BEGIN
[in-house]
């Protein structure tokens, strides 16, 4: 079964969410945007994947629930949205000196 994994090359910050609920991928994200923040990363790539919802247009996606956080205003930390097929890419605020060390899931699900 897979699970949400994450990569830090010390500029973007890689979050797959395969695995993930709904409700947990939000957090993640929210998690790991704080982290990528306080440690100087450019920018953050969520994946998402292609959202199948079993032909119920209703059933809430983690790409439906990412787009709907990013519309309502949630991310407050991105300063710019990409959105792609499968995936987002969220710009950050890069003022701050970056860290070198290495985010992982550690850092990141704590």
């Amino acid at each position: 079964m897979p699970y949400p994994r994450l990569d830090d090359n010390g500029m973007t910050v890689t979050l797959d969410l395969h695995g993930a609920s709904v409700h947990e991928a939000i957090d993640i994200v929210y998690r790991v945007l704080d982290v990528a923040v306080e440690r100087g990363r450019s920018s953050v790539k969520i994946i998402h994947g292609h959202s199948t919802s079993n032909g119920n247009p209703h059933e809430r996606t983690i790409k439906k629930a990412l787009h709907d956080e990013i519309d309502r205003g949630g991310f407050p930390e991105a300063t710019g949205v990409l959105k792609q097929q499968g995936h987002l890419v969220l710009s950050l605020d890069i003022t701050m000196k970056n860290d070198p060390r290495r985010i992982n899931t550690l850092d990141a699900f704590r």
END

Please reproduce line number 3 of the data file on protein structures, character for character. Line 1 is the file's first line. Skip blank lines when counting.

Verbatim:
């Amino acid at each position: 079964m897979p699970y949400p994994r994450l990569d830090d090359n010390g500029m973007t910050v890689t979050l797959d969410l395969h695995g993930a609920s709904v409700h947990e991928a939000i957090d993640i994200v929210y998690r790991v945007l704080d982290v990528a923040v306080e440690r100087g990363r450019s920018s953050v790539k969520i994946i998402h994947g292609h959202s199948t919802s079993n032909g119920n247009p209703h059933e809430r996606t983690i790409k439906k629930a990412l787009h709907d956080e990013i519309d309502r205003g949630g991310f407050p930390e991105a300063t710019g949205v990409l959105k792609q097929q499968g995936h987002l890419v969220l710009s950050l605020d890069i003022t701050m000196k970056n860290d070198p060390r290495r985010i992982n899931t550690l850092d990141a699900f704590r």